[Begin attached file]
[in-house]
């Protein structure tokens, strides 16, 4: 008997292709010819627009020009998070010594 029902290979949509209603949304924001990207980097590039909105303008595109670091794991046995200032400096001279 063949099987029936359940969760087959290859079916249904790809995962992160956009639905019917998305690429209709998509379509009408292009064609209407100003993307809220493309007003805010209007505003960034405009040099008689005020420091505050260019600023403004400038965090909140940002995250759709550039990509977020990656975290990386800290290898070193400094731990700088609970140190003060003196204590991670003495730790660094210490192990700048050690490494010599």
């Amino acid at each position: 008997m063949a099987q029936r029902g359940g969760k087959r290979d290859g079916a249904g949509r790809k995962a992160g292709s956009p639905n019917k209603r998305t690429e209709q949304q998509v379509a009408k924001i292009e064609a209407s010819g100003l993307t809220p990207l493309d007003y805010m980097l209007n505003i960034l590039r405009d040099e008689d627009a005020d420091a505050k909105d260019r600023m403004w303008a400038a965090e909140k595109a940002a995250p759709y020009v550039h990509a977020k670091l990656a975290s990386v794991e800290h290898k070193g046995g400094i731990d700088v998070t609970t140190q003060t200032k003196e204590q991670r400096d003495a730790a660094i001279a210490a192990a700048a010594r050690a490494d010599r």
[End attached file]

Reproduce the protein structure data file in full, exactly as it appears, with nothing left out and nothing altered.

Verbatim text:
[in-house]
């Protein structure tokens, strides 16, 4: 008997292709010819627009020009998070010594 029902290979949509209603949304924001990207980097590039909105303008595109670091794991046995200032400096001279 063949099987029936359940969760087959290859079916249904790809995962992160956009639905019917998305690429209709998509379509009408292009064609209407100003993307809220493309007003805010209007505003960034405009040099008689005020420091505050260019600023403004400038965090909140940002995250759709550039990509977020990656975290990386800290290898070193400094731990700088609970140190003060003196204590991670003495730790660094210490192990700048050690490494010599």
């Amino acid at each position: 008997m063949a099987q029936r029902g359940g969760k087959r290979d290859g079916a249904g949509r790809k995962a992160g292709s956009p639905n019917k209603r998305t690429e209709q949304q998509v379509a009408k924001i292009e064609a209407s010819g100003l993307t809220p990207l493309d007003y805010m980097l209007n505003i960034l590039r405009d040099e008689d627009a005020d420091a505050k909105d260019r600023m403004w303008a400038a965090e909140k595109a940002a995250p759709y020009v550039h990509a977020k670091l990656a975290s990386v794991e800290h290898k070193g046995g400094i731990d700088v998070t609970t140190q003060t200032k003196e204590q991670r400096d003495a730790a660094i001279a210490a192990a700048a010594r050690a490494d010599r």